4 – Bring Your Debt-Free Future to Life with Mental Practice

The simple act of imagining your future can help bring it about. Olympic athletes use this mental visualization technique to help them win. You can do it, too – for free – from your living room. Find a quiet spot, and imagine, in great detail, what it feels like to be debt-free. Use all your senses and emotions.

• How does it feel to get rid of my credit cards? What does my wallet feel like without them? Is it lighter? Empty? More organized? What’s in there instead?

• When I pay for something, will I use a bank card or cash? What sound does it make? How does it feel in my hands? What does it smell like?

• When I get the mail and sort through my bills, how does my stomach feel? What is my breathing like? What expression is on my face?

Building a vision board is a helpful way to give yourself a constant reminder of success. Gather items, sayings, photographs, whatever inspires you, that bring your debt-free future to life. Pin them up to the board and hang it in a place that you can see it every day.

5 – Act on Your Debt Payment Plan, and Optimize as You Go

The biggest, most important thing is to take action.

• Put your plan into action. Plan your paychecks and check back to see how your actual spending compares with your plan. Use the Highlighter Test to see if your spending habits are in line with your goal, or if you might need to change things up a bit. Make adjustments as you need to.

• Check in on your progress and celebrate wins. Keep an eye on how you’re doing on your goal. Celebrate your wins when you hit a milestone. This positive reinforcement for your new habits actually trains you to stick to them and makes it easier to stay committed if the going gets tough.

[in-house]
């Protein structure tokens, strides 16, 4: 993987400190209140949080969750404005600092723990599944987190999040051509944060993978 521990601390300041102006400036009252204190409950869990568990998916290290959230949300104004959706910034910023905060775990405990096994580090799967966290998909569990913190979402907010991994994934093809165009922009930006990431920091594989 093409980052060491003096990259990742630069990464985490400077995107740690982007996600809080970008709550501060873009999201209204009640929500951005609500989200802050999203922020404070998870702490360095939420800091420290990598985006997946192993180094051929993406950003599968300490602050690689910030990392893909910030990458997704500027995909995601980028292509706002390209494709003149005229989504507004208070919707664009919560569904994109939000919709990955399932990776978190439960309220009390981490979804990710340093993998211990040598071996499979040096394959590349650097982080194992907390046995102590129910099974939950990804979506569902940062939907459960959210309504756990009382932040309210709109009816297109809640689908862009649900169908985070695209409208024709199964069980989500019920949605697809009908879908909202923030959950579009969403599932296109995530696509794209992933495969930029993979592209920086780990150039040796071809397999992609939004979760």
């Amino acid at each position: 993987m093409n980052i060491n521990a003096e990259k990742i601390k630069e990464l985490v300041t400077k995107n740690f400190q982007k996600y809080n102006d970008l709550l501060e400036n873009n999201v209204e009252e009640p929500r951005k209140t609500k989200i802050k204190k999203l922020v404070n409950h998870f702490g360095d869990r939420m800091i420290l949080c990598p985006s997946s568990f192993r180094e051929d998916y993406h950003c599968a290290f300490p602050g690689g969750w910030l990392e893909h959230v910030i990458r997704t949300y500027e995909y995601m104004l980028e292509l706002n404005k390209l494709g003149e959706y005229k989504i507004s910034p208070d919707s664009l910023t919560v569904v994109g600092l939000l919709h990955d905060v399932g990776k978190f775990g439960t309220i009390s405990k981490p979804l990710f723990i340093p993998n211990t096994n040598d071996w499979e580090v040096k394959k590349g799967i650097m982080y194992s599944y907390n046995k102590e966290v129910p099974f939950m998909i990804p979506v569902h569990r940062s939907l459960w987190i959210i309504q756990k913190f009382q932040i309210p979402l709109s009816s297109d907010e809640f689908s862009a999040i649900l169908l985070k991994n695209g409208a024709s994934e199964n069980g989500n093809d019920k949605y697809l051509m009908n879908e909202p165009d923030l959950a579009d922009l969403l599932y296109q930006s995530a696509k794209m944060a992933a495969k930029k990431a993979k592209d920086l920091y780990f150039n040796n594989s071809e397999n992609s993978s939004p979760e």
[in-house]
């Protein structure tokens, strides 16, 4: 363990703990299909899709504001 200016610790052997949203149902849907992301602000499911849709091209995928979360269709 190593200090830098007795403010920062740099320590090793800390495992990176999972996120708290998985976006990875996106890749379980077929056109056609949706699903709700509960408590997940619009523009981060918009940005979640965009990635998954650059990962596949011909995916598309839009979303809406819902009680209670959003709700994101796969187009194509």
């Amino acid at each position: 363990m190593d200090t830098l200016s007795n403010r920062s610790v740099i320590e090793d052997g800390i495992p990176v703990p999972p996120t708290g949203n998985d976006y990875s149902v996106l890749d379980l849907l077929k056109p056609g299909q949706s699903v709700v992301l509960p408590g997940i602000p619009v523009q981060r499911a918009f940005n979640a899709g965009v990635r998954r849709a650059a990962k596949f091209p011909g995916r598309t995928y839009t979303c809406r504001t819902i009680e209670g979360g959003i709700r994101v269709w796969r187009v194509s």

• Automate everything. Set up direct deposits and automated payments so that you don’t miss due dates and get hit with a late fee. Use alerts and overdraft protection to help you avoid mistakes.

• Choose a debt payoff strategy that works for your situation. You will probably want to pay the minimum on all your debts and focus extra payments on one at a time. When you pay one account off, redirect the monthly payment to the next one in line, adding it to the minimum you were paying already. This way, each time you retire one debt, your payment on the next one gets bigger.

Depending on your situation, there may be options for you to get out of debt more quickly. If you are having trouble keeping up with your bills and debt is keeping you up at night, GreenPath can help.

Talk with an Expert

Jeremy Final

Jeremy Lark is dedicated to combating financial strife and stress through financial wellness, education, and technology. Through his work as Senior Manager of Client Services, he has helped GreenPath’s clients find the tools and resources they need to turn their lives around. Jeremy has been with GreenPath for 12 years, and while a born-and-bred Yooper, currently resides in the Detroit area.